Saturday, October 29, 2005

Branchville Bash 2

Ok, go ahead, if you will, and spew forth all of your "midlife crisis alert" comments, and then we will get to the nitty-gritty.

At age 37, I pursued professional wrestling as a pastime. I met a group who uses the platform of pro-wrestling as a means to proclaim the gospel. I love wrestling, and I love Jesus. I reasoned that I wasn't getting any younger, and having been divorced, was limited in my ministry options. Welcome to life in the buckle of the Bible belt.

For six weeks I trained every Saturday. I would literally ache in places I had no inkling would hurt, but I went back for more every week. Additionally, I was building a camaraderie with a group of people that I can now say I dearly love. I was improving in skill, not hurting quiet as much, and so Timothy, aka T-Money, the CEO of WFJ www.wrestlingforjesus.org thought I was ready to make my wrestling debut...

...as a referee. It wasn't a world title shot, but I was on it. Our first show was out in the middle of nowhere in a place called Branchville, SC. We arrived early, and I wanted to get in wrestling training before the show. T-Money enlisted one of WFJ's distinguished veterans, a cool cat named Dynamite Dave, to work with me. Dave had been beaten with a strap by the legendary Wahoo McDaniel early in his career, and knew a lot of the legends I grew up watching on TV as a teenager. So I was honored to have him teach me some basics.

One of the premiere wrestling moves everyone must master is called a "back bump." You literally fall backwards, tuck your chin, and land on your shoulder blades, which absorb the shock quite nicely if you do it right. I was not. So Dave was going to use one of the more effective methods of training me to teach me how to do a professional back bump. I was a most eager student.

I assumed the ready position (later to find out there was no actual ready position in wrestling...only tennis) and without warning, which is the proper way to master this technique, Dynamite Dave hit me with the force of a perfect dropkick. I went back with heavy force, and, somewhat startled, instinctively reached out to catch myself (NEVER DO THIS) the next thing I recall is the sound of my right forearm literally snapping. I heard the snap, then I looked at my arm (NEVER DO THIS EITHER) and realized my right forearm was in the shape of a capital "C."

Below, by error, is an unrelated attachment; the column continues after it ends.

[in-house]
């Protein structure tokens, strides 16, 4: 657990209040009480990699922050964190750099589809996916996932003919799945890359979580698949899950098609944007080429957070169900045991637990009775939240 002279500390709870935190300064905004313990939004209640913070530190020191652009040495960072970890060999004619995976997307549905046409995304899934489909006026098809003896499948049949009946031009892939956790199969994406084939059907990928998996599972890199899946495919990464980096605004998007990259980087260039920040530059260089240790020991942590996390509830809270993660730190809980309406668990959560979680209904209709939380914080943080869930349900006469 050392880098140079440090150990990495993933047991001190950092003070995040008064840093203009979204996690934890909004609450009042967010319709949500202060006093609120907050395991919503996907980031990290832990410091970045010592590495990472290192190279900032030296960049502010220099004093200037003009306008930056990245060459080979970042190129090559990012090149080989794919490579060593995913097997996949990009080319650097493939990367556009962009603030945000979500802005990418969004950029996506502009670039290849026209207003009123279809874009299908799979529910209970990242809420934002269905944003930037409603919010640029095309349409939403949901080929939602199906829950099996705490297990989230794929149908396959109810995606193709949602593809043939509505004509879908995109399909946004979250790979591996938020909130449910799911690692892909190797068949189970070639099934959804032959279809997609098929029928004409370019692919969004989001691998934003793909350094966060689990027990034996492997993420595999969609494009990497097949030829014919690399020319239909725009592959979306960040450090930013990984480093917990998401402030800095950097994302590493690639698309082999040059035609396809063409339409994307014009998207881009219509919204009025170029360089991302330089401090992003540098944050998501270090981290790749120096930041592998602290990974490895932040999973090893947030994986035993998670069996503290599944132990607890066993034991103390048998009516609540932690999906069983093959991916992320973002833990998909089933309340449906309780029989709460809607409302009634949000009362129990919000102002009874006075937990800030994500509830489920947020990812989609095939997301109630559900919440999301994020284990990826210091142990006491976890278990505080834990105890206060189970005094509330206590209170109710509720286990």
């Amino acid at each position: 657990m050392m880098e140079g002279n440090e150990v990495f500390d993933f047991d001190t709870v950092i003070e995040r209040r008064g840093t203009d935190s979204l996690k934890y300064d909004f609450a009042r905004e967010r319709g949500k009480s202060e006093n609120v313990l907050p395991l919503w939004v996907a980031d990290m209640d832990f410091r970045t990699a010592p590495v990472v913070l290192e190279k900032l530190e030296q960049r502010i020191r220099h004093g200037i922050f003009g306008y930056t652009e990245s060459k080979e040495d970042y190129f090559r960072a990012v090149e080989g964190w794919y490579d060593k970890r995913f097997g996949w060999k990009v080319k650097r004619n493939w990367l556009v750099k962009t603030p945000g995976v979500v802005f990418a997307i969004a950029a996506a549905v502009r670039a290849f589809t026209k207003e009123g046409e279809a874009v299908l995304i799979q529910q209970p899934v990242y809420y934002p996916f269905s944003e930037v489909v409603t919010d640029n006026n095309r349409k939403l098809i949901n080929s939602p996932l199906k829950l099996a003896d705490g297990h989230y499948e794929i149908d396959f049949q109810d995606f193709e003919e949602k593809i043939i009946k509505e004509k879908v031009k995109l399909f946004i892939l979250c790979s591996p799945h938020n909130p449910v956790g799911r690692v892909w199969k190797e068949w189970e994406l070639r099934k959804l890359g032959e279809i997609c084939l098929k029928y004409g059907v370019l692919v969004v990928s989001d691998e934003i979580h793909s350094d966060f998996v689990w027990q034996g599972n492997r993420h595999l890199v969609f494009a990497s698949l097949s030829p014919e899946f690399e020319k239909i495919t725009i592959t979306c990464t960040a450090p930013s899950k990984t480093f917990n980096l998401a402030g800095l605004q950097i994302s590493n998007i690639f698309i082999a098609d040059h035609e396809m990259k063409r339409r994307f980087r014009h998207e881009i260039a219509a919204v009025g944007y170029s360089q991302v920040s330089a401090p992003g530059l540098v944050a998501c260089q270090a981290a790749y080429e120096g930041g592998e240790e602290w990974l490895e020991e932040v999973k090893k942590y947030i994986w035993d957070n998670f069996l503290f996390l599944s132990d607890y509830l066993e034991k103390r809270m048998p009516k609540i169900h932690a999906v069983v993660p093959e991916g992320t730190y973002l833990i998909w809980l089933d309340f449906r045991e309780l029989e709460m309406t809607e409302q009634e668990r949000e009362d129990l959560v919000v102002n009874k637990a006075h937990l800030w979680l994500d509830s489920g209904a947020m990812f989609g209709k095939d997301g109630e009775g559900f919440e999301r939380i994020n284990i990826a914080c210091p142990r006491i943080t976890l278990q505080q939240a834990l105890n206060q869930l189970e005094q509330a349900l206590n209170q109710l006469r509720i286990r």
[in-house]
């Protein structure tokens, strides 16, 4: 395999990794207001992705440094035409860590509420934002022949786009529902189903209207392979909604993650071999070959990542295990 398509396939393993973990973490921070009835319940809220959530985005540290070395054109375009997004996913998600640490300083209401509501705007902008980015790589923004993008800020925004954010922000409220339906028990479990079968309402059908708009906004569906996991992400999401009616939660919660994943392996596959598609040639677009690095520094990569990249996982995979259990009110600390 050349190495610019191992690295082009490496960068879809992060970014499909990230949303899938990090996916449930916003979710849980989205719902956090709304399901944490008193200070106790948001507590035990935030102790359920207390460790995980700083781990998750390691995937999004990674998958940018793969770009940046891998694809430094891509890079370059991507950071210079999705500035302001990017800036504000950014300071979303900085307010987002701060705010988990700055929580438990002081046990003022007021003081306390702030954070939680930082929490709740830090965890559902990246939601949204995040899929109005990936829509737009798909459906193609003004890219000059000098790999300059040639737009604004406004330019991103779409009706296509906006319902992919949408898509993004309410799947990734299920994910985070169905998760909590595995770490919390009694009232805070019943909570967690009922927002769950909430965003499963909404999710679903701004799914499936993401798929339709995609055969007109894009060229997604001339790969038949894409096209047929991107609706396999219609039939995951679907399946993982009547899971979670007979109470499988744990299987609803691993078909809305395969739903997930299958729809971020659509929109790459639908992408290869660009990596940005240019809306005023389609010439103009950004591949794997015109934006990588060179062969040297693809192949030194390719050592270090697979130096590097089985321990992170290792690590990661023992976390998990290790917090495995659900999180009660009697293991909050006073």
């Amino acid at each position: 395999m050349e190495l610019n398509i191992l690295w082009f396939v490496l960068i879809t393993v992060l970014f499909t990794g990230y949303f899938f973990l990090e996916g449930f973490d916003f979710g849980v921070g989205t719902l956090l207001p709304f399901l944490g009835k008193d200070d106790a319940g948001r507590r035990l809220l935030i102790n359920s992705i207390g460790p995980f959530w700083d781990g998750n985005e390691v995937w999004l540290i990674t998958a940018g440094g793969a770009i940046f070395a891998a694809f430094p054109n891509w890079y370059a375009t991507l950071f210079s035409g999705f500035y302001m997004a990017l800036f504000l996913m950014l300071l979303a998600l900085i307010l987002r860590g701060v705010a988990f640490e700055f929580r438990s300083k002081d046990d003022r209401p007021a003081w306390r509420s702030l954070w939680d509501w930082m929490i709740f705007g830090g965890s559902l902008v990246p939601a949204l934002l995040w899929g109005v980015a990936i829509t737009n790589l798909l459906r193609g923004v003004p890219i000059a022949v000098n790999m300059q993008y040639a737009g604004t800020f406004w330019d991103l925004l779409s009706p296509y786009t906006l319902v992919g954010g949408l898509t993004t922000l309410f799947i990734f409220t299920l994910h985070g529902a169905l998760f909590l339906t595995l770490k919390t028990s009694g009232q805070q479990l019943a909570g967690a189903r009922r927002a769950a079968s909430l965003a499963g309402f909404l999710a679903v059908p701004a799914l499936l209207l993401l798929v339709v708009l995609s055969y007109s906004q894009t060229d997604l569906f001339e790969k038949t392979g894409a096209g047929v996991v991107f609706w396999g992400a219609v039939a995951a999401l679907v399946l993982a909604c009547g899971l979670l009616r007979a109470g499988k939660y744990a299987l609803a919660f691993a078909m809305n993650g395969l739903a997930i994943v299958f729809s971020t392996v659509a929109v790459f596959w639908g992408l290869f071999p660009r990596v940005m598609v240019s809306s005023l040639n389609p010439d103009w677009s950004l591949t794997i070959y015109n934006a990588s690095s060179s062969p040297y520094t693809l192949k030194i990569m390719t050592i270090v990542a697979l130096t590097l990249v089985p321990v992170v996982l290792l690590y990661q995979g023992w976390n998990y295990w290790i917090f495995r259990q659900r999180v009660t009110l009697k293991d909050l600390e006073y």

Suddenly I was the object of much attention. I regretted this because I really was about to vomit. Another wrestler, Deuce, told me to breathe deeply. The nausea began to subside, but the pain was unbelievable. One of our security guys was also an EMT, and for 45 minutes while we waited on the ambulance (recall I am in the middle of nowhere) held my arm in traction, easing the pain somewhat. Thanks again, Brian!

There is an old saying among Christians that sometimes a man has to get flat on his back in order to look up at God. On March 12, 2005, I was that man. I had been running from God, running from ministry, and running from myself. Now I was literally flat on my back in a strange place. I recalled an old sermon of mine based on Psalm 23 where I illustrated that actual Shepherds will break the leg of a sheep if it falls into the "Cast" position, where they have fallen over and cannot get up due to the excess weight and fleece. The shepherd first shears the sheep of all its fleece, the thing that makes it most significant. He then takes the naked sheep and breaks its right foreleg. The result of this is that the sheep now has to be carried by the shepherd for awhile. Also, the shepherd deliberately places the ear of the sheep over his heart. Eventually, the sheep, which would have otherwise died, regains its equilibrium and is able to rejoin the flock.

That is what I needed. Just to be out of commission for awhile and listen to the Shepherd's Heart. It was truly a life-changing experience.

Tonight WFJ is back in Branchville, and I'm going. I will most likely do ringside commentary and maybe help with the ministry part afterwards. Can't get hurt that way. It is now 7 months later, and my arm is 98% healed. It has been a long process. I will need to wait at least 6 months to begin wrestling training again. I will be 38 years old. We'll see what happens. What will I feel as I walk into that gymnasium so far away from home and everything else? I don't know. I do know that I have an 8 inch scar on my right forearm that daily reminds me of how awesome God is, and of how NOT to take a back bump.
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